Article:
The man who tamed the triple double

Triple+double.jpg

Simone Biles’s casual video drop of two stellar new tumbling passes Tuesday casts the spotlight on one of the hardest skills done in gymnastics: the triple twisting double back.

Up to now, the triple double has gotten short shrift in women’s gymnastics. Unlike some other triple things -- hi there, triple twisting Yurchenko! -- the gymworld hasn’t held its collective breath to see who would be the first to perform one. It was always kind of assumed that someone would get around to it at some point, and that that someone turns out to be Biles, the greatest gymnast of all time, is really no surprise at all.

Still, to look at the thing is just spectacular. Biles’s special ability is in the fact that she makes it look easy -- so easy that at first glance it looks like a double twisting double, which the 22-year-old Texan already does to great effect at the end of her floor routine. (And most gymnasts, if they do a double double at all, do it at the beginning of the routine.)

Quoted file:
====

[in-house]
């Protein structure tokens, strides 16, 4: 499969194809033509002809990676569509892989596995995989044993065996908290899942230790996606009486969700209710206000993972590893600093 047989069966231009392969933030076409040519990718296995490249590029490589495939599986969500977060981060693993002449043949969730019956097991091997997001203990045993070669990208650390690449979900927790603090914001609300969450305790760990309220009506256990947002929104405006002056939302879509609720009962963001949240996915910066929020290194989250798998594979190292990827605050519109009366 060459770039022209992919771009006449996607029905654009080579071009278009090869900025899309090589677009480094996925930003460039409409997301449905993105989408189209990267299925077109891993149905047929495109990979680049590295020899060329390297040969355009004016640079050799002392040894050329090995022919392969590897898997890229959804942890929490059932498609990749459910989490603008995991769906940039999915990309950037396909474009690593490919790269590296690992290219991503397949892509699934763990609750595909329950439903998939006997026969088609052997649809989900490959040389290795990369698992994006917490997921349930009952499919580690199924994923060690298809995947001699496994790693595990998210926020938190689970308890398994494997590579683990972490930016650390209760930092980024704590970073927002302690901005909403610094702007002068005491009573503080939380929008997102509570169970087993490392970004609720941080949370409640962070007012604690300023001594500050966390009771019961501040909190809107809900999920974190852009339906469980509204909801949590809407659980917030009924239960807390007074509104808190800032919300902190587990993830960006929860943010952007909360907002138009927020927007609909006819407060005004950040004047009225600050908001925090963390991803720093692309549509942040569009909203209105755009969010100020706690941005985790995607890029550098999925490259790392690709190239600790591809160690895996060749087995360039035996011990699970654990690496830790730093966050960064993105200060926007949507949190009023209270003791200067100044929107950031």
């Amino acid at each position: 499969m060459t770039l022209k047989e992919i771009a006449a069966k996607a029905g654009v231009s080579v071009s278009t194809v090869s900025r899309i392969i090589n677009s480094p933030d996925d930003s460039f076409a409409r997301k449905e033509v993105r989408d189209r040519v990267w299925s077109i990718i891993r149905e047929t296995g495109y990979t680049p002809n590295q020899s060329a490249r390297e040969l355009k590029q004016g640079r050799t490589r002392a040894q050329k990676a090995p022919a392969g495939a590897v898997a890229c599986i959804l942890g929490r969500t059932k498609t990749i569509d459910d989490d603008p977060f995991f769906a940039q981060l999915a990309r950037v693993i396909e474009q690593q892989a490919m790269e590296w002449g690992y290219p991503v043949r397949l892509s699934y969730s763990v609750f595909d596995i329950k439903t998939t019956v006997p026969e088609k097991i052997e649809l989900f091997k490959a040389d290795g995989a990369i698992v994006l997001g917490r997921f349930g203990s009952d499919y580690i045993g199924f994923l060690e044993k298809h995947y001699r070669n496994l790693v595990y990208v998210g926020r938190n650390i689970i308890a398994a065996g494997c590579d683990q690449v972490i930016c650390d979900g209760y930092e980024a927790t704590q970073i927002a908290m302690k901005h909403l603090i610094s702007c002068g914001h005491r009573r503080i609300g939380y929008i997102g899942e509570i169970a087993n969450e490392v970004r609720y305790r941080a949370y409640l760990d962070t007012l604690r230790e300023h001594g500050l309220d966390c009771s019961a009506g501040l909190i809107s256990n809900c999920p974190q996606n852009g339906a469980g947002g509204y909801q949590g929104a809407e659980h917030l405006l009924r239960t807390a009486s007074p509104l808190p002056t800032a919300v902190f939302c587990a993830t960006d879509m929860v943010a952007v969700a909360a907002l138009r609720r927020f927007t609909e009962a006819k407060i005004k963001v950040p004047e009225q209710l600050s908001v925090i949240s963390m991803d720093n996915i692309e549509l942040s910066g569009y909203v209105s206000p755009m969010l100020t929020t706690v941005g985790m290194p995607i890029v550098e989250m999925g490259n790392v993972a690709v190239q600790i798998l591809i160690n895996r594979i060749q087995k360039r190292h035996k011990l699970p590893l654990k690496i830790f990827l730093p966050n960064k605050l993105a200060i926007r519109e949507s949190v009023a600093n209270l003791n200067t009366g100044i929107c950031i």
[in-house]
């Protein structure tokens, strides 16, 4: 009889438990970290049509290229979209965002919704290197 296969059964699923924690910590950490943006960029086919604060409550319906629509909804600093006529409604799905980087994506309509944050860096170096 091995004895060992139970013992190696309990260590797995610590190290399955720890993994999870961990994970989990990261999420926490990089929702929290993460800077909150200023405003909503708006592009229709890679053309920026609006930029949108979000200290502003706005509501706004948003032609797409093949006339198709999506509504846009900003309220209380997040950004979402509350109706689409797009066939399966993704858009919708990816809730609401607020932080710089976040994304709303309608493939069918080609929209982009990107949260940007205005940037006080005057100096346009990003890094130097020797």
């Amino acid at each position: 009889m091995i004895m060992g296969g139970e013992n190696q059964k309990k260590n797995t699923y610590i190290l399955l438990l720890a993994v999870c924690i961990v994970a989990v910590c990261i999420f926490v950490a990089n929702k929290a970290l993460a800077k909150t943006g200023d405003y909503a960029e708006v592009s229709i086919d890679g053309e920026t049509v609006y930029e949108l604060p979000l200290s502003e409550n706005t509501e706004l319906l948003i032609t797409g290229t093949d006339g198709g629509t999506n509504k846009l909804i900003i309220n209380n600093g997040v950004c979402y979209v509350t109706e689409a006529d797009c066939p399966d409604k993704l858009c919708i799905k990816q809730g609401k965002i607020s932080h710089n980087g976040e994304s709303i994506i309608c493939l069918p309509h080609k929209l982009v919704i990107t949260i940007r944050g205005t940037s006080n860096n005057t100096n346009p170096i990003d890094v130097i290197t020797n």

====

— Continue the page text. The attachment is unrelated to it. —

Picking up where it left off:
The triple double has been competed by several men, but the pioneer was the Democratic People’s Republic of Korea’s Ri Jong Song, who debuted it at the 2004 Olympics in Athens. The element is actually named the Ri Jong Song in the men’s code of points, though unfortunately for him, triple-double is a catchier term.

Ri’s whole routine is worth revisiting. In addition to opening with the skill that has come to bear his name, he ends with a terrific double twisting double layout, which is what most of the top contenders begin with even today. In addition to the difficulty of the tumbling, this is a thoughtfully presented routine -- it has a rather unique double-twisting Shushunova and a roundoff, windmill that evokes the great Chinese gymnasts of an earlier era.

Although certain form deductions (see handstand, press) assured that this routine would not contend for a medal, it stands out as being an exercise ahead of its time. As such, it deserves to be celebrated. Ri Jong Song continued on following the Athens Olympics, notably placing fourth on vault at the 2007 World Championships (where he showed a Tsuk triple and a Randi). But it was another man named Ri -- 2016 Olympic vault champion-to-be Ri Se Gwang, who shocked the world with his extraordinary capacity for adding extra twists to already extremely complex vaults — who we remember more today.